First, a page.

The results of The Sanford Project's first clinical trial are published in the July edition of The Lancet Diabetes & Endocrinology, revealing the outcome of a two-year study exploring the benefits of two drugs in treating type 1 diabetes.
The study is titled "Combination therapy with sitagliptin and lansoprazole in patients with recent-onset type 1 diabetes (REPAIR-T1D): 12-month results of a multicentre, randomised, placebo-controlled, phase 2 trial."
In August 2012, The Sanford Project Todd and Linda Broin Chair Alex Rabinovitch, M.D., and his team announced they had reached full patient enrollment for Restore Pancreatic Insulin Response in type 1 diabetes (REPAIR-T1D). Based on a successful mouse model, the study explored if two FDA-approved drugs, sitagliptin and lansoprazole, could regenerate beta cells in humans by improving levels of GLP-1 and gastrin hormones. Type 1 diabetics experience a loss of insulin-producing beta cells and need to inject insulin into their bodies manually.
Sixty-nine participants between the ages of 11 and 36 received either the two drugs or a placebo while continuing their insulin injections. The group receiving the drugs did not experience an improvement in insulin production, but some study participants whose GLP-1 and gastrin levels increased may have better preserved beta cell levels.
"While the results of our first clinical trial did not indicate a regeneration of beta cells as a result of the drugs used, it is promising that some of the participants seemed to have preserved beta cells that may have otherwise died," said Rabinovitch. "The next step is to design another study based on what we learned from the REPAIR trial and continue to make progress towards a cure."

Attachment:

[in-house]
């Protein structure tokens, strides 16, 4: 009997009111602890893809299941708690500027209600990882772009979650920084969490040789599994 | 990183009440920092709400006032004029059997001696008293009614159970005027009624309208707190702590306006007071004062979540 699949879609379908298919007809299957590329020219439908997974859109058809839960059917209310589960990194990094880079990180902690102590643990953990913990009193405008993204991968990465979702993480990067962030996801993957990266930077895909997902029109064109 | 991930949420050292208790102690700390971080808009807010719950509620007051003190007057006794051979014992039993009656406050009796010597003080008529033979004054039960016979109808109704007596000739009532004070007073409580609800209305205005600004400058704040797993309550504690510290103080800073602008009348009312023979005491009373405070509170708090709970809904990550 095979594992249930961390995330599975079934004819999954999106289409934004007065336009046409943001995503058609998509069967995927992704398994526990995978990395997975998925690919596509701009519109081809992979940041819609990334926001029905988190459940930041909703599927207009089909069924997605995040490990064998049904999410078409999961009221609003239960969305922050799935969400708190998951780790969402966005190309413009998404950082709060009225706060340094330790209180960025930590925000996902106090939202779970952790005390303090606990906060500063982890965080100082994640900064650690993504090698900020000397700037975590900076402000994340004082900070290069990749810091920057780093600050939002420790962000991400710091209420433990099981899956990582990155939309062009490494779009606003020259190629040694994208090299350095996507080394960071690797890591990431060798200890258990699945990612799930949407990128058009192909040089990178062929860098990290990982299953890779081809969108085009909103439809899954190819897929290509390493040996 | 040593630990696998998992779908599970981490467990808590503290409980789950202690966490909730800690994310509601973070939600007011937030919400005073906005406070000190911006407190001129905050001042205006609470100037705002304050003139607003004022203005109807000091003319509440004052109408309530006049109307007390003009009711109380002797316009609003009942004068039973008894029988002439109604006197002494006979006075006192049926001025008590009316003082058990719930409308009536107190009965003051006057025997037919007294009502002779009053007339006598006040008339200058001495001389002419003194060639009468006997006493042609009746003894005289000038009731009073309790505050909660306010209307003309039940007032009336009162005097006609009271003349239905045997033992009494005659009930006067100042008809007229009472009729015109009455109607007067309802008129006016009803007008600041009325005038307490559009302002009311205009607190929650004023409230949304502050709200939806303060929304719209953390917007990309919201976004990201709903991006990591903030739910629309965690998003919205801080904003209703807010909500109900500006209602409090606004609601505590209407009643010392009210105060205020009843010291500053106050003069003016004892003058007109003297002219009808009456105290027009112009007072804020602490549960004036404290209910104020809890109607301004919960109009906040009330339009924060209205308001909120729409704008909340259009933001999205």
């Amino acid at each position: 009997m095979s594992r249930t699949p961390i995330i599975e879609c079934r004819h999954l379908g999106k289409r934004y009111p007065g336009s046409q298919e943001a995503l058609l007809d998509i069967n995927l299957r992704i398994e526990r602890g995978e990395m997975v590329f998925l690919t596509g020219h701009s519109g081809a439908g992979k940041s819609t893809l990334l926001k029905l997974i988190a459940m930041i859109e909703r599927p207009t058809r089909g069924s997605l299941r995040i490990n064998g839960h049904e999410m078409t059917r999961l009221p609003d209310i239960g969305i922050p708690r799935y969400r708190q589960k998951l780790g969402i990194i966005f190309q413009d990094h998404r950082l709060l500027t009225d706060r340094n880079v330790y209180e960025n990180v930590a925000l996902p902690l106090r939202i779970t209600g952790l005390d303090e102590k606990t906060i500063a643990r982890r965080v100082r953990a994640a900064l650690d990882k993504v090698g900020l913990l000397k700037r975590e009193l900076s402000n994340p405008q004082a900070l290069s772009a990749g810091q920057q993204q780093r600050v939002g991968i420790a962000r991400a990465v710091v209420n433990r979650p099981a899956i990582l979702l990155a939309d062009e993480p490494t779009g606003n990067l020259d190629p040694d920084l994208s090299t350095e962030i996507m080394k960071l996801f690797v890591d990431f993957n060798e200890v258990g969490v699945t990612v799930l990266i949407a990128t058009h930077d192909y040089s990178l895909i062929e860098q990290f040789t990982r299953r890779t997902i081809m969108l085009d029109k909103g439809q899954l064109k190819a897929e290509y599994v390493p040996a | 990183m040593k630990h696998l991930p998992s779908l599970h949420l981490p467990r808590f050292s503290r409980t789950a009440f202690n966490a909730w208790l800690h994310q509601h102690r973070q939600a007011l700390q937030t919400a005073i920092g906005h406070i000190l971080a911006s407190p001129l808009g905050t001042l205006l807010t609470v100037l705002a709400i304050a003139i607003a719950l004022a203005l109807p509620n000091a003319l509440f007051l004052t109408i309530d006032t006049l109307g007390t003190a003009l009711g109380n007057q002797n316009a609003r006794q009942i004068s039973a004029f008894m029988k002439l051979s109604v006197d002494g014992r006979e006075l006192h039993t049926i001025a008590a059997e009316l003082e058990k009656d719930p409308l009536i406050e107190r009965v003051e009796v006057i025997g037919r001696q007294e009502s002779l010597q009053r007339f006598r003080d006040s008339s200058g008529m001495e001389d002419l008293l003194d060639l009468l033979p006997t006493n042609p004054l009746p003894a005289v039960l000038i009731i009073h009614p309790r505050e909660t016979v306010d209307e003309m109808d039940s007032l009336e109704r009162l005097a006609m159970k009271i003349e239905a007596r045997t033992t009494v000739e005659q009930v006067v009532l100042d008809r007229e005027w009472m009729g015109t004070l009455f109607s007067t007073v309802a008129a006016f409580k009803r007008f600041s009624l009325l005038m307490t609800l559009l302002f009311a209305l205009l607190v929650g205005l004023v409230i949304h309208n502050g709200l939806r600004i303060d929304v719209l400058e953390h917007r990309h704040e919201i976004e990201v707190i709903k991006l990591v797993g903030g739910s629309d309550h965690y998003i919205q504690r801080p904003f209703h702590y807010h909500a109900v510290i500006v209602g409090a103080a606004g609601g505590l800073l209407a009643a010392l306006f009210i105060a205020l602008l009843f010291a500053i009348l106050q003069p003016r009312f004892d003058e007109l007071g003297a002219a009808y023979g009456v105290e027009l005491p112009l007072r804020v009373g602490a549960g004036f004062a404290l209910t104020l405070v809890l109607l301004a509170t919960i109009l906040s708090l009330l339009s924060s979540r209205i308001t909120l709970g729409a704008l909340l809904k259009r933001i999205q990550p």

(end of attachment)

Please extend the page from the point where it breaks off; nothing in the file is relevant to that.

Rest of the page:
Rabinovitch is finalizing plans for the next clinical trial involving participants from the REPAIR-TID project to better understand why responses to the sitagliptin and lansoprazole differed among participants.
"What is perhaps most remarkable about the completion of this trial is the pace in which we are able to conduct research here at Sanford because of our size and strategic investments in people and infrastructure," said David Pearce, Ph.D., vice president and chief operating officer for Sanford Research. "The results have left The Sanford Project team both anxious and prepared to learn more about why patients reacted differently to the two drugs that were utilized in this clinical trial."
The REPAIR-T1D trial was funded by Sanford Research and JDRF.
"Curing T1D is challenging because of the complexity of the disease and the differences among the people who are diagnosed with it" said JDRF director and program lead Patricia Kilian, Ph.D. "The REPAIR-T1D study was an important translational effort; testing what was a promising approach in animals in a well-executed study with people. The results represent another step on the path towards improving beta cell function for people with T1D and our ultimate goal of finding a cure for the disease."
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